Despite having read numerous comics featuring several Lanterns such as Grant Morrison’s JLA run and Tom King’s The Omega Men, I have never been very interested in reading Green Lantern comics, largely due to feeling so let down by Martin Campbell’s 2011 blockbuster that was both a critical and commercial failure. As part of DC’s Earth One series, this latest installment gives a fresh new take on the origin story of Hal Jordan becoming a Green Lantern, but is it enough to draw in new readers?
During an energy palladium mining expedition on the asteroid belt between Mars and Jupiter, astronaut Harold Jordan discovers a wrecked spacecraft where he stumbles across the corpse of Abin Sur, who possessed a glowing green ring. When Hal takes possession of the ring, he is plunged into the far reaches of space and finds himself in a galaxy ruled under tyranny by the robotic Manhunters, who destroyed the peacekeeping Green Lantern Corps. Whatever is left of the Lanterns, Jordan will try to achieve and reunite the Corps and bring freedom to the galaxy.
From the above synopsis, it does sound like a certain space opera, especially when the Green Lanterns seem to be as endangered as the Jedi whilst the galaxy is ruled by a robotic race that aren’t as menacing as Darth Vader. It shows that Gabriel Hardman and Corinna Bechko are going for a more sci-fi angle than a superhero story as based on. The spectacular art by Hardman, who worked as a storyboard artist for Christopher Nolan’s films including Interstellar, conveys that well. As a story that for the most part never sets foot on Earth, Hardman’s sketchy art showcases a variety of different alien races and their worlds, populated with a bunch of Lantern-illuminated action, which doesn’t go deeply into the hard-light constructs as previous incarnations, but still delivers an epic impact.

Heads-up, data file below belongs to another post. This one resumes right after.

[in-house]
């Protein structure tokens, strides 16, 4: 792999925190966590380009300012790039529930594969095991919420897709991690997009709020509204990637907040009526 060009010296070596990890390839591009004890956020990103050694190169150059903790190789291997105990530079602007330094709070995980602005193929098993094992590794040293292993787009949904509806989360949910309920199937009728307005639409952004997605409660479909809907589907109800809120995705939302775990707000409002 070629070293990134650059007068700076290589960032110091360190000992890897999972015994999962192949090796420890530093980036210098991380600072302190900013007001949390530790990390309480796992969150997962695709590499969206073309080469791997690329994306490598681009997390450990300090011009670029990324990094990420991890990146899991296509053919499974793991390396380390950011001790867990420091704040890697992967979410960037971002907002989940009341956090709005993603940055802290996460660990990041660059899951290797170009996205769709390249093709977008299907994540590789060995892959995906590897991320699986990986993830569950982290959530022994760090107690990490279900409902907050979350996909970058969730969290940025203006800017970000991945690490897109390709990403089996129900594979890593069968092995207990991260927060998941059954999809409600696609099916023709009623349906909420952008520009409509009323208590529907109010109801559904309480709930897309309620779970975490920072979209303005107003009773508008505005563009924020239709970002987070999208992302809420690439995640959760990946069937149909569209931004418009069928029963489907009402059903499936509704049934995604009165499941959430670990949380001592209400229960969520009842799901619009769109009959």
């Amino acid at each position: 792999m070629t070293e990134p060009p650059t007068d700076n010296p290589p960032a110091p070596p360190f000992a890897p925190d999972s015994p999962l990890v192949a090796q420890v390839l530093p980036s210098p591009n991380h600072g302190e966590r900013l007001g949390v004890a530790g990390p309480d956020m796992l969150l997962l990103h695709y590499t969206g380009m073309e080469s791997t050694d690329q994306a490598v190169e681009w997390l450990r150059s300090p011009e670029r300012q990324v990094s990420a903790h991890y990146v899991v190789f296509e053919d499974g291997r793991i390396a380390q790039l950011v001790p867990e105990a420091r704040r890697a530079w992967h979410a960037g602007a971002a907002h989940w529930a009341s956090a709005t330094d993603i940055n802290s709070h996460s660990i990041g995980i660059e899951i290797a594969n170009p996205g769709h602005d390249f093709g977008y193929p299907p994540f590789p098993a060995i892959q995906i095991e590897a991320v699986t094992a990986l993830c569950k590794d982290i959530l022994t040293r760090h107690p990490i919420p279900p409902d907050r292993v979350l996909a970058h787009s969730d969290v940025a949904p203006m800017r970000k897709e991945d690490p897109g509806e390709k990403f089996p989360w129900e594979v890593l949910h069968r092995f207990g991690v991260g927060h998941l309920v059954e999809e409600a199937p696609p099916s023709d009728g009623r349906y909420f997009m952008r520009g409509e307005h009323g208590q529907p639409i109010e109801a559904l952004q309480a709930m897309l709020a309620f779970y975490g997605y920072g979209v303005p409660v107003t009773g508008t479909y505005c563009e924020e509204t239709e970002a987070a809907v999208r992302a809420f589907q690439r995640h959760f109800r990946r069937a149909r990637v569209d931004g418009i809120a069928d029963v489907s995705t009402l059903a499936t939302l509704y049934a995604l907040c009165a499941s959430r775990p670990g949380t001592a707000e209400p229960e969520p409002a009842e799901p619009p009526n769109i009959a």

As always with the Earth One graphic novels, the creators do change up the mythos of a well-established character, for better or worse. For starters, this Hal Jordan isn’t quite as arrogant as previous versions — not only does he have a more likable persona, but he adds a new shade to his character in why he shows a distrust of his own planet and how this journey through the stars will shape him as both a Lantern and an "Earth-Human" as described as Kilowag, his only trusted companion and fellow Lantern.
Because it takes certain liberties with the mythology of the Green Lantern Corps, this is where it might upset longtime GL readers. Unlike the usual way of the ring specifically choosing someone who is worthy of wielding a Green Lantern’s power, this book shows anyone can just carry a ring and just start projecting beams of light. Although there is an ongoing discussion of how dangerous the power can be depending on who wields it, which does set up a possible future volume, the changes take away an important aspect of the mythos.
As a gateway for newcomers who wish to get into the intergalactic adventures of the Green Lantern Corps, this fresh interpretation is a Star Wars-ish romp that is largely saved by Gabri3l Hardman’s otherworldly art.
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